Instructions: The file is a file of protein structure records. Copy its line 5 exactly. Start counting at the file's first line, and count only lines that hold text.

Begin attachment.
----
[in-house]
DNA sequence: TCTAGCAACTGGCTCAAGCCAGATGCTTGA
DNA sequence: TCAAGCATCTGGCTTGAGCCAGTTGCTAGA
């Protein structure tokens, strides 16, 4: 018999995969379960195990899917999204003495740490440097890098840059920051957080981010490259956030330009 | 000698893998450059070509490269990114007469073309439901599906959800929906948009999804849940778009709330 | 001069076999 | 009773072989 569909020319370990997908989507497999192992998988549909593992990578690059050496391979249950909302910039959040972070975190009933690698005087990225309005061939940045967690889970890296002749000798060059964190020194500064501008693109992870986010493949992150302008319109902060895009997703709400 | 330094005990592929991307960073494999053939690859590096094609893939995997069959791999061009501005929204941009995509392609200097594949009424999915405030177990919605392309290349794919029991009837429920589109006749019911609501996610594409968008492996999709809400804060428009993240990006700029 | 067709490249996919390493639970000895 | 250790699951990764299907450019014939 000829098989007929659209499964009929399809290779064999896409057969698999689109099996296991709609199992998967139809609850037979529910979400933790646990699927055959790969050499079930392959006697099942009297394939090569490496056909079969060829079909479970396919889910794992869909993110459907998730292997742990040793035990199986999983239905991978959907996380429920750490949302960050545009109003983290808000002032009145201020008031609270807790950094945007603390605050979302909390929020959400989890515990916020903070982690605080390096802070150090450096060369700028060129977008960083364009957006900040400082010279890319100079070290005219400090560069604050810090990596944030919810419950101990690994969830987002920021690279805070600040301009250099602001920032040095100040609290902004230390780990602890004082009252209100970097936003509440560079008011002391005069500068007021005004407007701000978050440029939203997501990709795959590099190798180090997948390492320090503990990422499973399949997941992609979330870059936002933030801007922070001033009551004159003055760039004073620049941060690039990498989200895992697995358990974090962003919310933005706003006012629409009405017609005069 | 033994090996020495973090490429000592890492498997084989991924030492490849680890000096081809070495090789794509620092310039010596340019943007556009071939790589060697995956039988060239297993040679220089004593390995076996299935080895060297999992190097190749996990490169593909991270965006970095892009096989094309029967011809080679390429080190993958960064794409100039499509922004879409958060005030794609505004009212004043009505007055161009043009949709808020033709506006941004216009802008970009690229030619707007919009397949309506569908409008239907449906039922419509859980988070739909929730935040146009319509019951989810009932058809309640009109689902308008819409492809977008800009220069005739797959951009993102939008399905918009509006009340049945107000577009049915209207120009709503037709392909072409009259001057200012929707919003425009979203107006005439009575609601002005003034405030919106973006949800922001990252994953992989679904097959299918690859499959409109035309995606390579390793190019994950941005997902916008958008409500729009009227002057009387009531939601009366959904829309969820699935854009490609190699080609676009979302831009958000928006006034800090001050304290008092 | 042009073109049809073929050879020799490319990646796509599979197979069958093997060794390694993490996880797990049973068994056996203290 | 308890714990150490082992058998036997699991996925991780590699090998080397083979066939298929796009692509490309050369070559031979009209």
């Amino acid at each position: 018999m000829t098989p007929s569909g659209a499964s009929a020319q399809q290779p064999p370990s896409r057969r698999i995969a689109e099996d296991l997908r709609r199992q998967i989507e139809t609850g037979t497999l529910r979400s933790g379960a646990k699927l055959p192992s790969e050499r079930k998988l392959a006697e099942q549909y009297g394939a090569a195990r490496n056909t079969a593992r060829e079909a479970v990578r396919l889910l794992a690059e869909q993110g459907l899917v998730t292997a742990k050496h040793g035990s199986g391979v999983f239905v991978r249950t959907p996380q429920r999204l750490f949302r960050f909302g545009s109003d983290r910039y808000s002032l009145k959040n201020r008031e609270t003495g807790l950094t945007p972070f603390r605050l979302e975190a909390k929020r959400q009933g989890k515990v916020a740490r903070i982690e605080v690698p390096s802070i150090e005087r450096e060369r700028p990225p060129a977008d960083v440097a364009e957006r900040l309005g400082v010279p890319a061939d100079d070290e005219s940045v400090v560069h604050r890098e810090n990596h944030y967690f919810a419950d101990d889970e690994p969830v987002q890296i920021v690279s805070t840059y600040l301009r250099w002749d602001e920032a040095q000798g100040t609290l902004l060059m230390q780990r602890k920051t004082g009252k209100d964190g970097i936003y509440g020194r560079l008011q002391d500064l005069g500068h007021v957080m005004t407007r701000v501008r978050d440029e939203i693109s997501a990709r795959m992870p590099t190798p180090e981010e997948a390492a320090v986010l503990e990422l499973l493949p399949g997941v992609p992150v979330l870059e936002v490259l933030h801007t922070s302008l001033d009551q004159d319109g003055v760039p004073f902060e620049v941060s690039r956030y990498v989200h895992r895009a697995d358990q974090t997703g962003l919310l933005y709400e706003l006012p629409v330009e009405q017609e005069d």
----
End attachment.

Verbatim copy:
């Amino acid at each position: 018999m000829t098989p007929s569909g659209a499964s009929a020319q399809q290779p064999p370990s896409r057969r698999i995969a689109e099996d296991l997908r709609r199992q998967i989507e139809t609850g037979t497999l529910r979400s933790g379960a646990k699927l055959p192992s790969e050499r079930k998988l392959a006697e099942q549909y009297g394939a090569a195990r490496n056909t079969a593992r060829e079909a479970v990578r396919l889910l794992a690059e869909q993110g459907l899917v998730t292997a742990k050496h040793g035990s199986g391979v999983f239905v991978r249950t959907p996380q429920r999204l750490f949302r960050f909302g545009s109003d983290r910039y808000s002032l009145k959040n201020r008031e609270t003495g807790l950094t945007p972070f603390r605050l979302e975190a909390k929020r959400q009933g989890k515990v916020a740490r903070i982690e605080v690698p390096s802070i150090e005087r450096e060369r700028p990225p060129a977008d960083v440097a364009e957006r900040l309005g400082v010279p890319a061939d100079d070290e005219s940045v400090v560069h604050r890098e810090n990596h944030y967690f919810a419950d101990d889970e690994p969830v987002q890296i920021v690279s805070t840059y600040l301009r250099w002749d602001e920032a040095q000798g100040t609290l902004l060059m230390q780990r602890k920051t004082g009252k209100d964190g970097i936003y509440g020194r560079l008011q002391d500064l005069g500068h007021v957080m005004t407007r701000v501008r978050d440029e939203i693109s997501a990709r795959m992870p590099t190798p180090e981010e997948a390492a320090v986010l503990e990422l499973l493949p399949g997941v992609p992150v979330l870059e936002v490259l933030h801007t922070s302008l001033d009551q004159d319109g003055v760039p004073f902060e620049v941060s690039r956030y990498v989200h895992r895009a697995d358990q974090t997703g962003l919310l933005y709400e706003l006012p629409v330009e009405q017609e005069d």